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Prepping has gone mainstream: Is it because of politics, a “culture of fear,” a return to what’s been lost – or something else?

Prepping has gone mainstream: Is it because of politics, a “culture of fear,” a return to what’s been lost – or something else?

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This article contains excerpts from Issue 28 of our premium monthly newsletter — Counter Markets. When the reality show Doomsday Preppers aired its Pilot episode in 2011, the critical reviews were mixed at best. But as soon as the ratings started coming in, it became evident that the show had tapped into concerns harbored by a wide swathe of the public, or at least a deep curiosity about what drives certain people to prepare for the worst. Over the ensuing 4 seasons, “Doomsday Prepper” became a household term. Whether the show had been viewed or not, the phrase was used as much in confirmation of a certain lifestyle, as it was a pejorative toward those gun-toting “worry warts” who overprepared based on end-times proclamations that never seemed to get the timing of their predictions correct. However, one thing is undeniable: prepping became a much more popular topic thereafter and wound up spiking the market in all types of prep gear, storable food, survival training courses,…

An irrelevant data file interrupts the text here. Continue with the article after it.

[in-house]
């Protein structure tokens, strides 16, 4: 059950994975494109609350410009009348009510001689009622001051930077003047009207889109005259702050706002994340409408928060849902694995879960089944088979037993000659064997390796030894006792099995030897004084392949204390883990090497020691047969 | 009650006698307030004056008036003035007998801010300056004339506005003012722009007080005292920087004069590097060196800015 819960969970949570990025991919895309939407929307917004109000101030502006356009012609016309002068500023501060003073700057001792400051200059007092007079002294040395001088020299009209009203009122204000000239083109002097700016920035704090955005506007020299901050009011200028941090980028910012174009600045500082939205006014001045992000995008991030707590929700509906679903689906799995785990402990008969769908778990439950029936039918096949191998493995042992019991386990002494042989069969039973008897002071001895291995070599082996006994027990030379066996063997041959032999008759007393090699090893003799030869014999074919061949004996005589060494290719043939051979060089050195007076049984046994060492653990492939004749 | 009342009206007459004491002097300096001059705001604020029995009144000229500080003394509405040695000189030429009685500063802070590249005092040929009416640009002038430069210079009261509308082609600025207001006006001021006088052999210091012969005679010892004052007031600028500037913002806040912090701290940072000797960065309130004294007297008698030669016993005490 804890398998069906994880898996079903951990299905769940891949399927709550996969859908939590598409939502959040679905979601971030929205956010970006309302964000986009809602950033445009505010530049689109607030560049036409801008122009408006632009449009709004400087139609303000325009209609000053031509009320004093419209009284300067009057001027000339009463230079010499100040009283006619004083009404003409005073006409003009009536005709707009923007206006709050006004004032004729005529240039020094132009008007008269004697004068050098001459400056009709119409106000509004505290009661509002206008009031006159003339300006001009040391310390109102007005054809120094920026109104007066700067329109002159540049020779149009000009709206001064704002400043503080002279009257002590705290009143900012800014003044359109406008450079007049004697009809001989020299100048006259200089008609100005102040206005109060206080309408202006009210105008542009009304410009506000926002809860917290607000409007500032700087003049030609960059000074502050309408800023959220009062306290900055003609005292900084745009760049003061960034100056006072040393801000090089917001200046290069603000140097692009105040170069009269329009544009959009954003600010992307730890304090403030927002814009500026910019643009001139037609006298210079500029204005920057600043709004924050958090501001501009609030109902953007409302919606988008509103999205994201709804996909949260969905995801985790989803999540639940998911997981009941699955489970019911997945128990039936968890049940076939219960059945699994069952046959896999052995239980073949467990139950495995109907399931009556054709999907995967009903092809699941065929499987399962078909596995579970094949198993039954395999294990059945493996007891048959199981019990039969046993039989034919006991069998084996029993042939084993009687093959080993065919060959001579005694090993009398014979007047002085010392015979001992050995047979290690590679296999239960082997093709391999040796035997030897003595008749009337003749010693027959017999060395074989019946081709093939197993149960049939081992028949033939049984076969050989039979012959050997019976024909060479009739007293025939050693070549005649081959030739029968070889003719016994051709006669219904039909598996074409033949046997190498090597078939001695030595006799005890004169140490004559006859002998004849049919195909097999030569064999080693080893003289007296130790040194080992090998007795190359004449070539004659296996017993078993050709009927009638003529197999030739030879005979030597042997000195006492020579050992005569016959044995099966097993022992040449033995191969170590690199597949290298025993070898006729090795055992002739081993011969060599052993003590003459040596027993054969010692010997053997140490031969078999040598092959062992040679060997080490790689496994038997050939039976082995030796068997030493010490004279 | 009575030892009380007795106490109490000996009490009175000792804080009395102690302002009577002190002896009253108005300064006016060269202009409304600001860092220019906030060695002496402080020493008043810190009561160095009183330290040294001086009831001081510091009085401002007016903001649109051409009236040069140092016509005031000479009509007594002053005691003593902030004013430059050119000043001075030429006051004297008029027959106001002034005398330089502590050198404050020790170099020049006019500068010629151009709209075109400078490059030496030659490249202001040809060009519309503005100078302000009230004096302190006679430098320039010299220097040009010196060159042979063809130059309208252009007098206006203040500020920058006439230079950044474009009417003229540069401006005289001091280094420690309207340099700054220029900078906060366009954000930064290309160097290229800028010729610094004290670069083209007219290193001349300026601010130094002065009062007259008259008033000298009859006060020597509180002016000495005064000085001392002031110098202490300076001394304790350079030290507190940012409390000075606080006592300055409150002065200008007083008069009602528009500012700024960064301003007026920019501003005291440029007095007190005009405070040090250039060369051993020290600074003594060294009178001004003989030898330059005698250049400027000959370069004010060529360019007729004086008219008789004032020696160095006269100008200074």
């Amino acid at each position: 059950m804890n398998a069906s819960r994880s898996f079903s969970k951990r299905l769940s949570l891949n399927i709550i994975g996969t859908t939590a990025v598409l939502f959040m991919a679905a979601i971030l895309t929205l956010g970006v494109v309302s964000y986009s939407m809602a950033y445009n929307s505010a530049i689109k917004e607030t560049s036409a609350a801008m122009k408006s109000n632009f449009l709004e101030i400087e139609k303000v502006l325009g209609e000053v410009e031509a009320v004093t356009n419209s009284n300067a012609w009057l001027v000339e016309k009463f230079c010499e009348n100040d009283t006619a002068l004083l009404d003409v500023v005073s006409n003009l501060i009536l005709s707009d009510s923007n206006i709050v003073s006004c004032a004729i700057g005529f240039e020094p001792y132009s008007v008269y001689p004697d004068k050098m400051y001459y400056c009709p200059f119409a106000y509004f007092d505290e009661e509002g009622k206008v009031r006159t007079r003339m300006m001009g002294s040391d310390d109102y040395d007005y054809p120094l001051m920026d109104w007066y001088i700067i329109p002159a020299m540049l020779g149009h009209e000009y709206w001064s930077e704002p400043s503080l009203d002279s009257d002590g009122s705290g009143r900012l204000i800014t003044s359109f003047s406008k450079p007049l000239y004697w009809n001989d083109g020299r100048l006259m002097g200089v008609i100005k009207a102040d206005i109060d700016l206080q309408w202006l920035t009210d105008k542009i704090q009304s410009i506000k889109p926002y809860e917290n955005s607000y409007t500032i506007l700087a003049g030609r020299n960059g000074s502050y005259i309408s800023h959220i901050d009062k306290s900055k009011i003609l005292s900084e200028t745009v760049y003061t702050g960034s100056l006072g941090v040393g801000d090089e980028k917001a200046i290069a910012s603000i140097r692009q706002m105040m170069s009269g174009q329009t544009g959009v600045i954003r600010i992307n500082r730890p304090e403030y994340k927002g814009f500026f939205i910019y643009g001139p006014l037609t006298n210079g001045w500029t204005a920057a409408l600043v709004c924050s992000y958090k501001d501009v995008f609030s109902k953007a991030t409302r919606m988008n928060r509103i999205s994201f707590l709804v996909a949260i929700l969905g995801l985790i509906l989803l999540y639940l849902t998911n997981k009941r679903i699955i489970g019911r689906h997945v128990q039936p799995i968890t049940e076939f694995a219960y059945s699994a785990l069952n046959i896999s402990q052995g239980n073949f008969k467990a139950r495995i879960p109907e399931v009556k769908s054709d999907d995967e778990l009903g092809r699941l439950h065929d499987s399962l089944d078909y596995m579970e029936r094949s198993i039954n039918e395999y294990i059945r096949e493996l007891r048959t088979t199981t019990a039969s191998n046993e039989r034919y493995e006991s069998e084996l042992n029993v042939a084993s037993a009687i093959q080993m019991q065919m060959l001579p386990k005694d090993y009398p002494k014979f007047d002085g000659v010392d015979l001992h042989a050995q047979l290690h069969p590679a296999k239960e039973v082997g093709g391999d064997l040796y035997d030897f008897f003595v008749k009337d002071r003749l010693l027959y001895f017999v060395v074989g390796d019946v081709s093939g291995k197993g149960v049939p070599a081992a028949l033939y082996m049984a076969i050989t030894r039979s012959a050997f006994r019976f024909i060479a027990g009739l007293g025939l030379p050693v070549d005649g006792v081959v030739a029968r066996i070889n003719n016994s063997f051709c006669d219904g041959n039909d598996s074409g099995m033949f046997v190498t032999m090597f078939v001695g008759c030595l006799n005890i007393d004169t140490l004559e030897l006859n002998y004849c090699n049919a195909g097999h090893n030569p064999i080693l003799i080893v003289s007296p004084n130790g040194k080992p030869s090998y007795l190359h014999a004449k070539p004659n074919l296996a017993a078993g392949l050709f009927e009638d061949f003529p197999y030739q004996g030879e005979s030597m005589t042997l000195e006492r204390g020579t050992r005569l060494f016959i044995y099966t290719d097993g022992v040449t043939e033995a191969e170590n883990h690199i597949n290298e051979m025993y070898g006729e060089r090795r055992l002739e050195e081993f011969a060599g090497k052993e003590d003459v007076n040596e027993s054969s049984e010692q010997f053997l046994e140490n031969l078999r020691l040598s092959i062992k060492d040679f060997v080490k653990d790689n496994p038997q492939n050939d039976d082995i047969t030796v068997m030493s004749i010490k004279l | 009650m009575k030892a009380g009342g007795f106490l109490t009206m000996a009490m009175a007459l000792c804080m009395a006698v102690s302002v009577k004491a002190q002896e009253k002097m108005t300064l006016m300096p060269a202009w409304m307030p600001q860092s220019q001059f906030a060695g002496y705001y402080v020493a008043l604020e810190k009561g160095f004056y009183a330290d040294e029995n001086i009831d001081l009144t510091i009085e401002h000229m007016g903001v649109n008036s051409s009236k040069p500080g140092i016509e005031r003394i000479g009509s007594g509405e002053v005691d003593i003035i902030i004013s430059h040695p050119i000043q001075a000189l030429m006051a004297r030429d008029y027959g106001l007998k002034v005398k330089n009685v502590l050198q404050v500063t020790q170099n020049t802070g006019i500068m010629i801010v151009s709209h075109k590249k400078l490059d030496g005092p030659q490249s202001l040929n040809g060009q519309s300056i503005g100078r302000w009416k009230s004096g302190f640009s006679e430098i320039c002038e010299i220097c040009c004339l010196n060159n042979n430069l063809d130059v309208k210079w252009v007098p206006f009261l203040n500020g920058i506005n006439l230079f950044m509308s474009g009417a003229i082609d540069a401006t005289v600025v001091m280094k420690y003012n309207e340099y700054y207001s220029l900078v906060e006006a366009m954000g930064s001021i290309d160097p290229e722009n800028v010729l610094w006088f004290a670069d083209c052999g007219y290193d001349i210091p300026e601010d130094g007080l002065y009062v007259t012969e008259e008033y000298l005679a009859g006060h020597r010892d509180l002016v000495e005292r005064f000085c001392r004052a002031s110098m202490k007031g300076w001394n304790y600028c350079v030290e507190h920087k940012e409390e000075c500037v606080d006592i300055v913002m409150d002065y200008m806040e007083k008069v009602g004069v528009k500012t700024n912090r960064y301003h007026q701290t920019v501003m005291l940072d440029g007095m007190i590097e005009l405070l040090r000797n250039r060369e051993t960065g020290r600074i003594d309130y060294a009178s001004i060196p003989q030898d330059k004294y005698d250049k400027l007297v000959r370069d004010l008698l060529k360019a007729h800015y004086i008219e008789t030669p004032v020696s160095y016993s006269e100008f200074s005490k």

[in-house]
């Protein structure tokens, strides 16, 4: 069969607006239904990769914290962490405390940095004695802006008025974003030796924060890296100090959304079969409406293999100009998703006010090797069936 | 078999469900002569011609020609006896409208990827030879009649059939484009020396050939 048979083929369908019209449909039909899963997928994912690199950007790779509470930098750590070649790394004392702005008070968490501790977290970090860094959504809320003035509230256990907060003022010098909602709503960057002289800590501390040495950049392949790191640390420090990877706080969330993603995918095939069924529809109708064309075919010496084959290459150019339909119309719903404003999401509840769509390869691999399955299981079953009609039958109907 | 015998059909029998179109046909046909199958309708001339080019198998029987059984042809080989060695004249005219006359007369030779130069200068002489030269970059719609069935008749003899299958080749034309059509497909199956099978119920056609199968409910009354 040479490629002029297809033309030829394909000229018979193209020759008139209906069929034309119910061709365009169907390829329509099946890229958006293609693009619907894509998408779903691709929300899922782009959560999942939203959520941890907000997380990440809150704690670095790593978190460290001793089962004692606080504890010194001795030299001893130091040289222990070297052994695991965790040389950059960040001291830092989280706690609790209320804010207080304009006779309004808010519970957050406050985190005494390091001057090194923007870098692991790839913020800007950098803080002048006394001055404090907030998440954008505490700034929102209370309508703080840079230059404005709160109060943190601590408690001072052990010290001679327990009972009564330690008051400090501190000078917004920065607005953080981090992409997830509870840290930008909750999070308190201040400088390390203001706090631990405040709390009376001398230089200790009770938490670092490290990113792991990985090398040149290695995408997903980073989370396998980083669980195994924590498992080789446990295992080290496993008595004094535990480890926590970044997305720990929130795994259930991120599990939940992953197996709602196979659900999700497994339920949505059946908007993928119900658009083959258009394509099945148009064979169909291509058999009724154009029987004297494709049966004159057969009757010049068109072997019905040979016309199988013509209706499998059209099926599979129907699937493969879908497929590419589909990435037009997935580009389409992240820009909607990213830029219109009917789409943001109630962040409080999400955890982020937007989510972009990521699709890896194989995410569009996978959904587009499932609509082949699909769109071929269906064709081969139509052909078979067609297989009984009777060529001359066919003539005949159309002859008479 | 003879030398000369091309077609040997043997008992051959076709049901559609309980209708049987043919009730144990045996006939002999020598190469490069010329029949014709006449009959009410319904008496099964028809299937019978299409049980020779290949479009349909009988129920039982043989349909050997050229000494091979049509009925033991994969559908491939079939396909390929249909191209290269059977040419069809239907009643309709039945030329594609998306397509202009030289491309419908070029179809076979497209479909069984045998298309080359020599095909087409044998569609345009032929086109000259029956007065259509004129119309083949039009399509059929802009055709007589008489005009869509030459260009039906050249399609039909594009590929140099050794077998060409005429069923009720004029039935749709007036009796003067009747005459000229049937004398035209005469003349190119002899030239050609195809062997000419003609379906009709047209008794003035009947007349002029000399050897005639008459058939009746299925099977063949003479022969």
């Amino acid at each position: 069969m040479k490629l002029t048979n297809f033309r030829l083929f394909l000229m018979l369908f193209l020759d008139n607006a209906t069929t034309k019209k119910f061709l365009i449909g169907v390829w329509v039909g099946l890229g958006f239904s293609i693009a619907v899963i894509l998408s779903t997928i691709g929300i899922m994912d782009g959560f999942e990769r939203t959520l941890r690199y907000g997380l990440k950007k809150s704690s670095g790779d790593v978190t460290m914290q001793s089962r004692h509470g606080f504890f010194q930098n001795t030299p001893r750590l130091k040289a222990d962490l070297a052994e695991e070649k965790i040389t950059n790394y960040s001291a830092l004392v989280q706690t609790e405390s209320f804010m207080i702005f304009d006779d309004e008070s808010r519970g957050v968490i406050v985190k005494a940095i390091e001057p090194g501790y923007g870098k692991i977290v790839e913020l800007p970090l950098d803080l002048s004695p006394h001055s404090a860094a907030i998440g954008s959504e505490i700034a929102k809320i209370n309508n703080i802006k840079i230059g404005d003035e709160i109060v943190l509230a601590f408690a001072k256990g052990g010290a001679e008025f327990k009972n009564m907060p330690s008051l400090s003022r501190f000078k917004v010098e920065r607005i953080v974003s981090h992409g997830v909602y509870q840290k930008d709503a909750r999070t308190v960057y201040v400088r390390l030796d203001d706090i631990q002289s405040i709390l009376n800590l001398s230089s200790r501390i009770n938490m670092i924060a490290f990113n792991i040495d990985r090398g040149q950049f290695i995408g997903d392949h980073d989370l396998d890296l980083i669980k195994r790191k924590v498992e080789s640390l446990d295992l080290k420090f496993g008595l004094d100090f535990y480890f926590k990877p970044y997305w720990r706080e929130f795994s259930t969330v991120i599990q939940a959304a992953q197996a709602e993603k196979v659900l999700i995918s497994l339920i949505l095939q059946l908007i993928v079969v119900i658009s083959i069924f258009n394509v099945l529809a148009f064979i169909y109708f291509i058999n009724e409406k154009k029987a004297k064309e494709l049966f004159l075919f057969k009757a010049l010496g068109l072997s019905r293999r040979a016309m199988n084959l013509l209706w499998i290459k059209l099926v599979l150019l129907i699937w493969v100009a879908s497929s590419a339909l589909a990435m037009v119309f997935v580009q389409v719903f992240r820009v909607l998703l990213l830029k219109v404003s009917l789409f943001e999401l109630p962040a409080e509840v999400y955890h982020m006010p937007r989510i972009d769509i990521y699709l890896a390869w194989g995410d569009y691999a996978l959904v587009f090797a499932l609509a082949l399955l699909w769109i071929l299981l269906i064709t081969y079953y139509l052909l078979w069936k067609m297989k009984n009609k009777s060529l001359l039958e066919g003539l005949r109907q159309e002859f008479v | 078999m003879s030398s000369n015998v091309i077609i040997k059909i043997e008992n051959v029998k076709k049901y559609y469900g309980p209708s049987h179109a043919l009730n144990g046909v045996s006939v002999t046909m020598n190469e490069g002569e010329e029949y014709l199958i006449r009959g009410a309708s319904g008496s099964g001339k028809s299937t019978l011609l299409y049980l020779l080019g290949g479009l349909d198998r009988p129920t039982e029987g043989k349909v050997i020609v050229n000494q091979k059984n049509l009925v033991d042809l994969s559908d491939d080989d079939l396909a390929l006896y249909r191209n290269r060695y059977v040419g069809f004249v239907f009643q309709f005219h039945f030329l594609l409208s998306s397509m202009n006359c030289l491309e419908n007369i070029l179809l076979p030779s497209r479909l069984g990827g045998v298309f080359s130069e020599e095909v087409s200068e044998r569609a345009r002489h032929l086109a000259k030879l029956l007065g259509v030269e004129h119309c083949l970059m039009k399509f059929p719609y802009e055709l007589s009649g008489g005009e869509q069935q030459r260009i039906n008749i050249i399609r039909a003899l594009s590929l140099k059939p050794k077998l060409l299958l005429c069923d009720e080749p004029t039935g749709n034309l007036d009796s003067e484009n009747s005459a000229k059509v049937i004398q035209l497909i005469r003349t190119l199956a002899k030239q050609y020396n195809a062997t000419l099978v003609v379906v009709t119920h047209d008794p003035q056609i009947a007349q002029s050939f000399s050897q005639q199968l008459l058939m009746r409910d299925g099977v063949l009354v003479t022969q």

Source: Prepping has gone mainstream: Is it because of politics, a “culture of fear,” a return to what’s been lost – or something else?

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